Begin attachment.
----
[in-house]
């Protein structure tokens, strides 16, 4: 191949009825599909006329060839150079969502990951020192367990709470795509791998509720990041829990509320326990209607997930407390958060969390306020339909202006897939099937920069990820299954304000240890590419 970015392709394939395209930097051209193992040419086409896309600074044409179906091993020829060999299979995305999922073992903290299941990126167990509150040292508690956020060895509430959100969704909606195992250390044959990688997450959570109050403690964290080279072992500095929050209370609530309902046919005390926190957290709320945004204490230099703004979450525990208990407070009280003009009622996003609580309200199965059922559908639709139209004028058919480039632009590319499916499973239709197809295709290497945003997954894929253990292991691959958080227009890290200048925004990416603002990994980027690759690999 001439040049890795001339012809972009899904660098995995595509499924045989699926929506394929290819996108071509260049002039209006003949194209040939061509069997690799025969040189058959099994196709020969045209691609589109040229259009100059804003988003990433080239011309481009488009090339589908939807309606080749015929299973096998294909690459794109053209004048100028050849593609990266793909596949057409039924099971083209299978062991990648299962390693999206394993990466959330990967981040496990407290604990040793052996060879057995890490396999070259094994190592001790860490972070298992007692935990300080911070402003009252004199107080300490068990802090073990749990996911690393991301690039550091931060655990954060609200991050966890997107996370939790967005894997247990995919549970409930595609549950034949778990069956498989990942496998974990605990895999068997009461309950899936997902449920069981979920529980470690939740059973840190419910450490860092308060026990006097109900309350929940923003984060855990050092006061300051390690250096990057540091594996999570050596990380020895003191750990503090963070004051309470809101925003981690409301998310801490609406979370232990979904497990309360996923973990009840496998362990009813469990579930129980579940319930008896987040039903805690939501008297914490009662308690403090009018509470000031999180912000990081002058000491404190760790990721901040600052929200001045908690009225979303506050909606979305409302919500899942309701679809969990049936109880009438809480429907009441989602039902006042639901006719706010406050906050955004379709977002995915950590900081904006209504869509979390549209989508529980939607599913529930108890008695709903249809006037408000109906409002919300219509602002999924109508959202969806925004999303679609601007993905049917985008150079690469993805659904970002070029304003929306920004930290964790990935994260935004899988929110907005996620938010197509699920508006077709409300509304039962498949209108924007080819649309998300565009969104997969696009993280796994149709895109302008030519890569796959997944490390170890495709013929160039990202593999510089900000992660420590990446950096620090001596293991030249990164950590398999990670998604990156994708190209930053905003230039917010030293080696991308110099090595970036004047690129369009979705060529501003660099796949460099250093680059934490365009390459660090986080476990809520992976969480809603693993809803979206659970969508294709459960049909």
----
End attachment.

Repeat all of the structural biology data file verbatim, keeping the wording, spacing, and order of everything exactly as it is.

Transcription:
[in-house]
């Protein structure tokens, strides 16, 4: 191949009825599909006329060839150079969502990951020192367990709470795509791998509720990041829990509320326990209607997930407390958060969390306020339909202006897939099937920069990820299954304000240890590419 970015392709394939395209930097051209193992040419086409896309600074044409179906091993020829060999299979995305999922073992903290299941990126167990509150040292508690956020060895509430959100969704909606195992250390044959990688997450959570109050403690964290080279072992500095929050209370609530309902046919005390926190957290709320945004204490230099703004979450525990208990407070009280003009009622996003609580309200199965059922559908639709139209004028058919480039632009590319499916499973239709197809295709290497945003997954894929253990292991691959958080227009890290200048925004990416603002990994980027690759690999 001439040049890795001339012809972009899904660098995995595509499924045989699926929506394929290819996108071509260049002039209006003949194209040939061509069997690799025969040189058959099994196709020969045209691609589109040229259009100059804003988003990433080239011309481009488009090339589908939807309606080749015929299973096998294909690459794109053209004048100028050849593609990266793909596949057409039924099971083209299978062991990648299962390693999206394993990466959330990967981040496990407290604990040793052996060879057995890490396999070259094994190592001790860490972070298992007692935990300080911070402003009252004199107080300490068990802090073990749990996911690393991301690039550091931060655990954060609200991050966890997107996370939790967005894997247990995919549970409930595609549950034949778990069956498989990942496998974990605990895999068997009461309950899936997902449920069981979920529980470690939740059973840190419910450490860092308060026990006097109900309350929940923003984060855990050092006061300051390690250096990057540091594996999570050596990380020895003191750990503090963070004051309470809101925003981690409301998310801490609406979370232990979904497990309360996923973990009840496998362990009813469990579930129980579940319930008896987040039903805690939501008297914490009662308690403090009018509470000031999180912000990081002058000491404190760790990721901040600052929200001045908690009225979303506050909606979305409302919500899942309701679809969990049936109880009438809480429907009441989602039902006042639901006719706010406050906050955004379709977002995915950590900081904006209504869509979390549209989508529980939607599913529930108890008695709903249809006037408000109906409002919300219509602002999924109508959202969806925004999303679609601007993905049917985008150079690469993805659904970002070029304003929306920004930290964790990935994260935004899988929110907005996620938010197509699920508006077709409300509304039962498949209108924007080819649309998300565009969104997969696009993280796994149709895109302008030519890569796959997944490390170890495709013929160039990202593999510089900000992660420590990446950096620090001596293991030249990164950590398999990670998604990156994708190209930053905003230039917010030293080696991308110099090595970036004047690129369009979705060529501003660099796949460099250093680059934490365009390459660090986080476990809520992976969480809603693993809803979206659970969508294709459960049909």